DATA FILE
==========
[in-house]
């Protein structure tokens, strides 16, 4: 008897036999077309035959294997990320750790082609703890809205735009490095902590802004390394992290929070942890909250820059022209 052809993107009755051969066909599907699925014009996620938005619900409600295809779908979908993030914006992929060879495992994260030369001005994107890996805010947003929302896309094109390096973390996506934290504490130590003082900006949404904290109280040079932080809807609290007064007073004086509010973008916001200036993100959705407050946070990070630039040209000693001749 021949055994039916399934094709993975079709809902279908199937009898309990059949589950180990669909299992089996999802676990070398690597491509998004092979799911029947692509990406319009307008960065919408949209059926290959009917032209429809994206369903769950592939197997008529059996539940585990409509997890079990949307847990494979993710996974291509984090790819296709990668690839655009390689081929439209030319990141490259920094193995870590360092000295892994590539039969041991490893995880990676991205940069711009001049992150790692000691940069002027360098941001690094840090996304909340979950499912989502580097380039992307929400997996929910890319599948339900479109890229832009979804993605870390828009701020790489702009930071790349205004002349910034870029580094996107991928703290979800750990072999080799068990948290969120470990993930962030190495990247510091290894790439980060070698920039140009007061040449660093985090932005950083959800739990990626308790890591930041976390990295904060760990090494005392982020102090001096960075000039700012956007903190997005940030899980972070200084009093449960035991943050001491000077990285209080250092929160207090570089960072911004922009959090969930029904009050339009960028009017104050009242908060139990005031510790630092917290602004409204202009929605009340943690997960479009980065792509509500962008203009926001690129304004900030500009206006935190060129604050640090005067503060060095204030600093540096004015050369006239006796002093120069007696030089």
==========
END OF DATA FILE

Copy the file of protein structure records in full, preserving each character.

[in-house]
């Protein structure tokens, strides 16, 4: 008897036999077309035959294997990320750790082609703890809205735009490095902590802004390394992290929070942890909250820059022209 052809993107009755051969066909599907699925014009996620938005619900409600295809779908979908993030914006992929060879495992994260030369001005994107890996805010947003929302896309094109390096973390996506934290504490130590003082900006949404904290109280040079932080809807609290007064007073004086509010973008916001200036993100959705407050946070990070630039040209000693001749 021949055994039916399934094709993975079709809902279908199937009898309990059949589950180990669909299992089996999802676990070398690597491509998004092979799911029947692509990406319009307008960065919408949209059926290959009917032209429809994206369903769950592939197997008529059996539940585990409509997890079990949307847990494979993710996974291509984090790819296709990668690839655009390689081929439209030319990141490259920094193995870590360092000295892994590539039969041991490893995880990676991205940069711009001049992150790692000691940069002027360098941001690094840090996304909340979950499912989502580097380039992307929400997996929910890319599948339900479109890229832009979804993605870390828009701020790489702009930071790349205004002349910034870029580094996107991928703290979800750990072999080799068990948290969120470990993930962030190495990247510091290894790439980060070698920039140009007061040449660093985090932005950083959800739990990626308790890591930041976390990295904060760990090494005392982020102090001096960075000039700012956007903190997005940030899980972070200084009093449960035991943050001491000077990285209080250092929160207090570089960072911004922009959090969930029904009050339009960028009017104050009242908060139990005031510790630092917290602004409204202009929605009340943690997960479009980065792509509500962008203009926001690129304004900030500009206006935190060129604050640090005067503060060095204030600093540096004015050369006239006796002093120069007696030089």